- Includes waterproof switch, harness and reset breaker
- Legs extend up to 30”
Unlike factory installed automated levelers that extend to varied lengths due to how level the terrain below them is, stabilizer jacks extend equally on both sides so it’s likely you’ll need to place leveling blocks under them to completely stabilize your rig.
What are leveling blocks?
Leveling blocks can come in various forms. Personally, I keep a varied supply of leveling blocks in my RV and they range from wooden to the more highly engineered plastic models such as these from Camco®. Much like the children’s toy made by Lego®, these leveling blocks are interchangeable and work well when constructed using their lockable design. They work well in different locations and they come in exceedingly handy when setting up camp in mountainous regions such as Wyoming, Colorado, Montana, Idaho and Utah where it’s more likely you’ll have uneven sites in campgrounds or when boondocking.
- 10 interlocking blocks stack to the desired height for safe and easy leveling
- Strong and durable construction
Be sure to check out our recommendations for the best RV leveling blocks too.
One of my favorite leveling tools is this model shown below. When deployed under a wheel, it can raise your RV from a half of an inch up to four and a half inches. You can either back up on the leveler or you can pull forward onto them, and once you have leveled your rig to your satisfaction, you can easily slip the wheel chock part of the leveler under the other part and this will prevent the trailer from rolling off the leveler.
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This design works perfectly for single axle leveling; however, it has an issue if you’re trying to utilize it with two or more axles. The problem is due to the length of the leveler and the distance between your axle’s tires. Basically, the leveler is too long to work as it was designed to, when placed in between two or more trailer tires. In fact, the manufacturer suggests that if you have this issue, you should use a hacksaw or a jigsaw to trim the excess plastic off the leveler you intend to use between the axles.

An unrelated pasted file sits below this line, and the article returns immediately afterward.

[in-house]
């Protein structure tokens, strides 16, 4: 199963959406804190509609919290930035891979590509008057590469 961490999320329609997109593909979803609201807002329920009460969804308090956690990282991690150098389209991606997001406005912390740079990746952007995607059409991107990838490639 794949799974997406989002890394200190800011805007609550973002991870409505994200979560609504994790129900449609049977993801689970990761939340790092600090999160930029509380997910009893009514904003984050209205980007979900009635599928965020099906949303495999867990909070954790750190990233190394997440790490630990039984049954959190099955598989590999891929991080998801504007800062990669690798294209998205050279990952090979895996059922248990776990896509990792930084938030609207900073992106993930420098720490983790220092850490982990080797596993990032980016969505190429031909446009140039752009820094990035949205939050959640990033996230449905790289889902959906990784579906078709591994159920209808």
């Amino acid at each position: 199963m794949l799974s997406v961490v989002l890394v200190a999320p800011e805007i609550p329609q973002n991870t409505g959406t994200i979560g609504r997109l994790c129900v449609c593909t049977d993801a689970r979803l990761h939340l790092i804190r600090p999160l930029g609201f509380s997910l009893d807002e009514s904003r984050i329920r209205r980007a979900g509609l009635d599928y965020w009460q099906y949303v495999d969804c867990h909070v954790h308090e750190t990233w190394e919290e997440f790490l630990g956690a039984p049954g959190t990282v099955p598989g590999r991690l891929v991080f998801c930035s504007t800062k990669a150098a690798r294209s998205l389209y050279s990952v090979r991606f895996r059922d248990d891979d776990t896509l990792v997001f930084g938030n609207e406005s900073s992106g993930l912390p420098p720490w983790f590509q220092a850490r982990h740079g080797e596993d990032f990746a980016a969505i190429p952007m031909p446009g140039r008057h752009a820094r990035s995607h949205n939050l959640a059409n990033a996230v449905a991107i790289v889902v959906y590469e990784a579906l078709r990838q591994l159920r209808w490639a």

While I do recommend this leveler because of its ease of use, weight, storability, and its affordability, I do find it odd that the manufacturer would suggest that you damage their product to make it work for your circumstances. Since these components appear to be manufactured using high strength plastic injection molding methods, why doesn’t the manufacturer design a smaller mold that addresses this issue specifically?
Can I make my own levelers?
Absolutely! I love a good DIY task and in a future project, I’ll share some of my ideas about designing and building your own levelers from wood and why they’re likely to work better for you over time.
Leveling your RV is essential when traveling full-time, part-time, staying at a campground and even boondocking. Frankly, properly leveling your RV is in the best interest of maintaining the integrity of your rig, its value and the terrain you’ve set your anchor upon.
With that said, always remember to equalize the weight distribution between your jack’s landing skids and the ground. Spread the weight out and minimize any damage to our earth.
As always, my friends, thanks for reading, thanks for your kind comments, and thanks for your thoughts. Rock on my friends. I hope to see you on the road someday.